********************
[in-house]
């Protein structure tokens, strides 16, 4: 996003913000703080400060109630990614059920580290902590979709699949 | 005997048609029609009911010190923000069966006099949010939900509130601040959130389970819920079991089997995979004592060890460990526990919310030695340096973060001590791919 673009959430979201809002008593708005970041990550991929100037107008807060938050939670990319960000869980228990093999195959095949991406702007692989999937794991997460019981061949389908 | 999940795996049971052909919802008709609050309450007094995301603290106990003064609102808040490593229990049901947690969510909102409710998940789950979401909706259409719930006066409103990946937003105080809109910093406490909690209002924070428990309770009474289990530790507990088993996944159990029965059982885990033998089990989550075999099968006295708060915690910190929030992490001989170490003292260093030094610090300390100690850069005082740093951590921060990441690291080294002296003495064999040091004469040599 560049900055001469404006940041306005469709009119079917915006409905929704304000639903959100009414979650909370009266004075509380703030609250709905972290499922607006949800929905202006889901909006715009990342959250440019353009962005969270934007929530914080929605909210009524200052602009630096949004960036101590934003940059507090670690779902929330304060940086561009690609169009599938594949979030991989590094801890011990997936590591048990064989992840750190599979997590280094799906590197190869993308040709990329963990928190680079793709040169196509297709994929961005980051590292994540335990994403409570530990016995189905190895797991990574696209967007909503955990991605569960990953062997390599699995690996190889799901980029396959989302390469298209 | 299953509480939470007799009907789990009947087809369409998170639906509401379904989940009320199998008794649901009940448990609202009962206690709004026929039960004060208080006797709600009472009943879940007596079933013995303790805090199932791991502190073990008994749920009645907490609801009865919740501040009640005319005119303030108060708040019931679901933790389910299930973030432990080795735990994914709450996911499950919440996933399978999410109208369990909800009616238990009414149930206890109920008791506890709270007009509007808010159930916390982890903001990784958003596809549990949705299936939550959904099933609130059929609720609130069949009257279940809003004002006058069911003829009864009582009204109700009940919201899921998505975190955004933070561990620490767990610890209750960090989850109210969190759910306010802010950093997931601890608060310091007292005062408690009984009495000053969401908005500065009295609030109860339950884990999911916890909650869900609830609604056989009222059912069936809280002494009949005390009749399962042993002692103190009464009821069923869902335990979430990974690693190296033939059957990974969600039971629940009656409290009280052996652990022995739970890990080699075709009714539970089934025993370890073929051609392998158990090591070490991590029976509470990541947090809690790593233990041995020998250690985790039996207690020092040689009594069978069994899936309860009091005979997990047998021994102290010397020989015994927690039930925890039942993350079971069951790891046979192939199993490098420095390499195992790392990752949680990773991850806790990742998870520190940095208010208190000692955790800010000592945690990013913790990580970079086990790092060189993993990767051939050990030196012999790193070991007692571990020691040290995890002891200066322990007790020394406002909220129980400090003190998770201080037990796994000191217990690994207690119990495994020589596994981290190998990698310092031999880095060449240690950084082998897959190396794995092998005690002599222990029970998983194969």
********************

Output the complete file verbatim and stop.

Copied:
[in-house]
């Protein structure tokens, strides 16, 4: 996003913000703080400060109630990614059920580290902590979709699949 | 005997048609029609009911010190923000069966006099949010939900509130601040959130389970819920079991089997995979004592060890460990526990919310030695340096973060001590791919 673009959430979201809002008593708005970041990550991929100037107008807060938050939670990319960000869980228990093999195959095949991406702007692989999937794991997460019981061949389908 | 999940795996049971052909919802008709609050309450007094995301603290106990003064609102808040490593229990049901947690969510909102409710998940789950979401909706259409719930006066409103990946937003105080809109910093406490909690209002924070428990309770009474289990530790507990088993996944159990029965059982885990033998089990989550075999099968006295708060915690910190929030992490001989170490003292260093030094610090300390100690850069005082740093951590921060990441690291080294002296003495064999040091004469040599 560049900055001469404006940041306005469709009119079917915006409905929704304000639903959100009414979650909370009266004075509380703030609250709905972290499922607006949800929905202006889901909006715009990342959250440019353009962005969270934007929530914080929605909210009524200052602009630096949004960036101590934003940059507090670690779902929330304060940086561009690609169009599938594949979030991989590094801890011990997936590591048990064989992840750190599979997590280094799906590197190869993308040709990329963990928190680079793709040169196509297709994929961005980051590292994540335990994403409570530990016995189905190895797991990574696209967007909503955990991605569960990953062997390599699995690996190889799901980029396959989302390469298209 | 299953509480939470007799009907789990009947087809369409998170639906509401379904989940009320199998008794649901009940448990609202009962206690709004026929039960004060208080006797709600009472009943879940007596079933013995303790805090199932791991502190073990008994749920009645907490609801009865919740501040009640005319005119303030108060708040019931679901933790389910299930973030432990080795735990994914709450996911499950919440996933399978999410109208369990909800009616238990009414149930206890109920008791506890709270007009509007808010159930916390982890903001990784958003596809549990949705299936939550959904099933609130059929609720609130069949009257279940809003004002006058069911003829009864009582009204109700009940919201899921998505975190955004933070561990620490767990610890209750960090989850109210969190759910306010802010950093997931601890608060310091007292005062408690009984009495000053969401908005500065009295609030109860339950884990999911916890909650869900609830609604056989009222059912069936809280002494009949005390009749399962042993002692103190009464009821069923869902335990979430990974690693190296033939059957990974969600039971629940009656409290009280052996652990022995739970890990080699075709009714539970089934025993370890073929051609392998158990090591070490991590029976509470990541947090809690790593233990041995020998250690985790039996207690020092040689009594069978069994899936309860009091005979997990047998021994102290010397020989015994927690039930925890039942993350079971069951790891046979192939199993490098420095390499195992790392990752949680990773991850806790990742998870520190940095208010208190000692955790800010000592945690990013913790990580970079086990790092060189993993990767051939050990030196012999790193070991007692571990020691040290995890002891200066322990007790020394406002909220129980400090003190998770201080037990796994000191217990690994207690119990495994020589596994981290190998990698310092031999880095060449240690950084082998897959190396794995092998005690002599222990029970998983194969």